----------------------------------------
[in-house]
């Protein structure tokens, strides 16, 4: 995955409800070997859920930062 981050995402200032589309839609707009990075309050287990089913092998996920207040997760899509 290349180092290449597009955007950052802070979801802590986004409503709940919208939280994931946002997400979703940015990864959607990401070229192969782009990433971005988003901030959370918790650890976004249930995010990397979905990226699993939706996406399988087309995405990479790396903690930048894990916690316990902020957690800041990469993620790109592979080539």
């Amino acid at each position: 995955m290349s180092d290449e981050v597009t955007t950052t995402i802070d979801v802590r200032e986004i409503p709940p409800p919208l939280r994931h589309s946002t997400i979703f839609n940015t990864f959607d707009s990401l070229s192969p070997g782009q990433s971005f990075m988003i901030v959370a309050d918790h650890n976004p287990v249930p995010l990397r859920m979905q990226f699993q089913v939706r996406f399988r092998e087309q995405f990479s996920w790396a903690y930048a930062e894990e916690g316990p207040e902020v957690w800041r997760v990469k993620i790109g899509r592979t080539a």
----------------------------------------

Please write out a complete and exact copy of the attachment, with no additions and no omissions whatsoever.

[in-house]
């Protein structure tokens, strides 16, 4: 995955409800070997859920930062 981050995402200032589309839609707009990075309050287990089913092998996920207040997760899509 290349180092290449597009955007950052802070979801802590986004409503709940919208939280994931946002997400979703940015990864959607990401070229192969782009990433971005988003901030959370918790650890976004249930995010990397979905990226699993939706996406399988087309995405990479790396903690930048894990916690316990902020957690800041990469993620790109592979080539």
């Amino acid at each position: 995955m290349s180092d290449e981050v597009t955007t950052t995402i802070d979801v802590r200032e986004i409503p709940p409800p919208l939280r994931h589309s946002t997400i979703f839609n940015t990864f959607d707009s990401l070229s192969p070997g782009q990433s971005f990075m988003i901030v959370a309050d918790h650890n976004p287990v249930p995010l990397r859920m979905q990226f699993q089913v939706r996406f399988r092998e087309q995405f990479s996920w790396a903690y930048a930062e894990e916690g316990p207040e902020v957690w800041r997760v990469k993620i790109g899509r592979t080539a």